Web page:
This week’s announcements that Ford is joining with Daimler and Renault-Nissan to speed development of cars that run on hydrogen and that BMW and Toyota are expanding their collaboration in hydrogen fuel cell vehicles could be a shot in the arm for research on the zero emission technologies in Columbia and Aiken County.
The Ford partnership announced that it hopes to bring an affordable hydrogen vehicle to market in as little as four years.
BMW and Toyota hope to have a more workable and affordable hydrogen fuel cell drive train by 2020.
The push to make the cars and the infrastructure that supports them more affordable is a general boost to fuel cell research at the University of South Carolina, and hydrogen production and storage at the Savannah River National Laboratory and the Applied Research Center in Aiken County. Even though those facilities don’t deal in automobile research specifically, their research could assist suppliers of high tech parts for those cars.
“There isn’t one thing that is making these vehicles expensive,” said USC professor and chair John Weidner, whose research team in part works to advance fuel cells and batteries used in hydrogen technology.
Testing hydrogen fuel cells
Hydrogen fuel cell vehicles generate electricity after a chemical reaction between hydrogen and oxygen. Hydrogen is stored in special high-pressure tanks, and the only emissions are water vapor and heat.
Under the alliance, each company will invest equally in the technology. They plan to develop a common fuel cell system that the companies will use to power their own vehicles. The automakers also plan to take advantage of their combined size to reduce costs.
Many automakers have been testing hydrogen fuel cell vehicles for years, but so far haven’t been able to bring costs down enough to sell the vehicles in mass markets.
BMW rolled out a demonstration fleet of 100 Hydrogen 7s beginning in 2006, mainly in New York and Los Angeles, where strings of hydrogen fueling stations make their use possible. Celebrity testers included Leonardo DiCaprio, Brad Pitt, Will Ferrell and Edward Norton.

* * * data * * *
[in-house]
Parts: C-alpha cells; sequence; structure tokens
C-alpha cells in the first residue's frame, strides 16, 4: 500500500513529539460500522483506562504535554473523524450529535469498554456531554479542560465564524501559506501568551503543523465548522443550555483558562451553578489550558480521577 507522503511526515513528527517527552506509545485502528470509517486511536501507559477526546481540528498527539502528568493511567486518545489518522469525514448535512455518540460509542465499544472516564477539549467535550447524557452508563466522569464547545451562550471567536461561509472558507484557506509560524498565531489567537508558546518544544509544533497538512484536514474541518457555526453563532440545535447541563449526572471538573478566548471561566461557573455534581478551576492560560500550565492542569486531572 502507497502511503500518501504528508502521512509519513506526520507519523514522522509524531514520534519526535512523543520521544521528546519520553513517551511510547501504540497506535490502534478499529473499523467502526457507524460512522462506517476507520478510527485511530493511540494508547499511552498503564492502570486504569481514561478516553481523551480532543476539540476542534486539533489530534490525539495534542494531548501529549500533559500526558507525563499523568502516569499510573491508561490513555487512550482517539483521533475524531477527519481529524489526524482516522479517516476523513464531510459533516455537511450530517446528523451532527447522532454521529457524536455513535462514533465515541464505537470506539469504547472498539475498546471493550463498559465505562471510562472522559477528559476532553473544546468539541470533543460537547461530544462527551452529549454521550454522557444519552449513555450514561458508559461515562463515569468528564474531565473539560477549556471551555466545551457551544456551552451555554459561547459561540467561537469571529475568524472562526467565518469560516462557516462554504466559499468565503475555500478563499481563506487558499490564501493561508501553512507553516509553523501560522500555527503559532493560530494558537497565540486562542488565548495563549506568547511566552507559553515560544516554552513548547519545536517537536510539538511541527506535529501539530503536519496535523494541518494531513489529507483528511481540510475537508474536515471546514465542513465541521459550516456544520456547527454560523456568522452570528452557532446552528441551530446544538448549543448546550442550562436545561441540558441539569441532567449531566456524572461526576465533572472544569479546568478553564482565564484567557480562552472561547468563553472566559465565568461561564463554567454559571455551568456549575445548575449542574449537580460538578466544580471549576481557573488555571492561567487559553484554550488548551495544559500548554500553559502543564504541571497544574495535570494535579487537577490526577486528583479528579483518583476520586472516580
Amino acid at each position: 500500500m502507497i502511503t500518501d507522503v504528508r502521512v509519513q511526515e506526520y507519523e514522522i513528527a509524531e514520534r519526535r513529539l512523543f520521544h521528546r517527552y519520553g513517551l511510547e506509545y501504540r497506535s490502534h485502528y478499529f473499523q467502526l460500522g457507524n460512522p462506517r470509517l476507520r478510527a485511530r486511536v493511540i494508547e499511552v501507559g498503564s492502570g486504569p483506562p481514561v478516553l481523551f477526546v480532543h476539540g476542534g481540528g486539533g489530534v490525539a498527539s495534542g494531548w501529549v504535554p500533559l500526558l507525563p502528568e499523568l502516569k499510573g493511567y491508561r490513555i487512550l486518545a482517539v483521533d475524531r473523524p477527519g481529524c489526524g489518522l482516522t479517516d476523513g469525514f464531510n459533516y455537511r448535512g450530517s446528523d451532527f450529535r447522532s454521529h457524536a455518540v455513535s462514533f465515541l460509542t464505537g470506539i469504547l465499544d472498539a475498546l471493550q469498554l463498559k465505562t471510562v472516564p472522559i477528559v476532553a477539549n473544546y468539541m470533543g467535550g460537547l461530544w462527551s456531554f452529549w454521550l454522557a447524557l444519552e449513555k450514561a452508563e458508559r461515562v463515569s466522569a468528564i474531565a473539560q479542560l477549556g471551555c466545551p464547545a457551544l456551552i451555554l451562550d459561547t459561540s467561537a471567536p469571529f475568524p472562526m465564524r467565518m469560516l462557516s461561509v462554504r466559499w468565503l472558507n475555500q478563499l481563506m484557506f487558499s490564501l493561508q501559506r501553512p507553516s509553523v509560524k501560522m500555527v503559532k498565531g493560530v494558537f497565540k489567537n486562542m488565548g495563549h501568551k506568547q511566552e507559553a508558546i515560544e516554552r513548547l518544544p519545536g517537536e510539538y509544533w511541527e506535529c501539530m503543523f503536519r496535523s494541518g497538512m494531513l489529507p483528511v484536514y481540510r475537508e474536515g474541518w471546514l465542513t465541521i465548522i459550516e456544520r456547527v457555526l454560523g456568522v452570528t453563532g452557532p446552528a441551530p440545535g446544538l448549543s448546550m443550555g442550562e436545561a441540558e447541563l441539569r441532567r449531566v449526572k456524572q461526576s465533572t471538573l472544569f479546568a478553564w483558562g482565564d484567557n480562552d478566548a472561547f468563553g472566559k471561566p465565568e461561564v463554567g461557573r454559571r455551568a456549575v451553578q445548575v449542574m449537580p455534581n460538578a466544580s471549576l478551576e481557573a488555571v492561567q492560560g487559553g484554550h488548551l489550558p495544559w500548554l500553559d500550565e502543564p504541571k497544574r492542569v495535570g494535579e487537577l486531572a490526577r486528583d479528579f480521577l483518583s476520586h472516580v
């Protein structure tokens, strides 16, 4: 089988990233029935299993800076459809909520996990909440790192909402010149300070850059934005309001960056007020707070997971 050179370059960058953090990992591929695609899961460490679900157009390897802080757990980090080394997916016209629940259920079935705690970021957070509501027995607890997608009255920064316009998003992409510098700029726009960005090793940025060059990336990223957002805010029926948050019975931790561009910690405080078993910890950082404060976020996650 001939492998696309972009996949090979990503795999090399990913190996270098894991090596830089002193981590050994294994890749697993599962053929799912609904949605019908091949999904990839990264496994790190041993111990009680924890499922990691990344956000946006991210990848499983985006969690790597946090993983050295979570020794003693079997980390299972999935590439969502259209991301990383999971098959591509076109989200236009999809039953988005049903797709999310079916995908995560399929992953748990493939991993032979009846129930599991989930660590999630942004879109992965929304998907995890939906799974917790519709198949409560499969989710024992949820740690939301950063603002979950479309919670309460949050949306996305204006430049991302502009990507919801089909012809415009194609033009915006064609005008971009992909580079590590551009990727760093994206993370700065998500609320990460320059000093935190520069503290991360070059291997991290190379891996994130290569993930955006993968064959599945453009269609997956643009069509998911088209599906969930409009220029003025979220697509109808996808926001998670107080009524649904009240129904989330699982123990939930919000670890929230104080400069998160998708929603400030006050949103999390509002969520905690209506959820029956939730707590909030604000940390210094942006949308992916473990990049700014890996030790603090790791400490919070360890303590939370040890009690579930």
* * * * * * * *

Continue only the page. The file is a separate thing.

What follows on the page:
The vehicles still are not within economic reach of the average motorist and until that happens, fuel cell use would remain limited to smaller markets such as fork lifts and battery packs, said Fred Humes, executive director of the Applied Research Center in Aiken County. But when fuel cell cars become mainstream, he said, South Carolina could start reaping the rewards of its investment in the technology.
“You’re going to see the fuel cell factory pop up when there is a greater demand,” said Humes, who also is chairman of the S.C. Hydrogen and Fuel Cell Alliance. “And we’re positioned well to be a major player when they begin rolling out these vehicles.”
S.C.’s part in innovation
South Carolina is already a player in the hydrogen and fuel cell world, alongside New York, California and Ohio.
The state has two hydrogen fueling stations already – one in Columbia and one in Aiken — at a cost of about $1 million each. And South Carolina cemented itself on the zero emissions map when Columbia hosted the National Hydrogen Association Conference & Expo in April 2009.
Already the Bridgestone/Firestone tire plant in Aiken and the BMW plant in Greer use hydrogen fuel cell forklifts and their own fueling facilities. And USC engineers have developed a small electric vehicle that can run on a variety of energy sources, including hydrogen fuel cells.
But a lot of work needs to be done before hydrogen cars start rolling up and down the state’s highways.
California has 36 fueling stations built or in development today and, through state government initiatives, hopes to have 100 in place by 2015, in anticipation of affordable vehicles becoming available to consumers.
Humes said the challenge for South Carolina is creating enough infrastructure and demand for the vehicles here to get on the major car companies’ radar.
“The challenge for us is going to be one of population and demand,” he said. “There is quite a logistics tail that is going to come with these vehicles. I think one of the things we can do is add to the infrastructure – fueling stations in the rest of the state.”
The zero-emissions cars have great potential to cut pollution — a serious problem in California — and reduce the world’s reliance on oil for transportation. They also have advantages over electric cars in that they can be refueled in a matter of minutes rather than hours.
The problems are similar to the challenges faced by electric cars – making the technologies that go into the cars more efficient and cheaper, and finding ways to make hydrogen storage provide greater range. Hydrogen cars are now limited to a range of about 100 miles.
Those are all technological challenges being tackled in South Carolina laboratories. And with the renewed push by the major car companies, that research could shift into high gear.
Jeff Serfass, chief executive of the Hydrogen Education Foundation, told The State that the Ford collaboration and the BMW expansion is good news for the hydrogen industry and therefore hydrogen research in the Palmetto State.
“It’s going to focus development resources in a way that will bring lower cost, market-ready vehicles to the marketplace faster,” he said. “This puts hydrogen and fuel cells back on center stage.”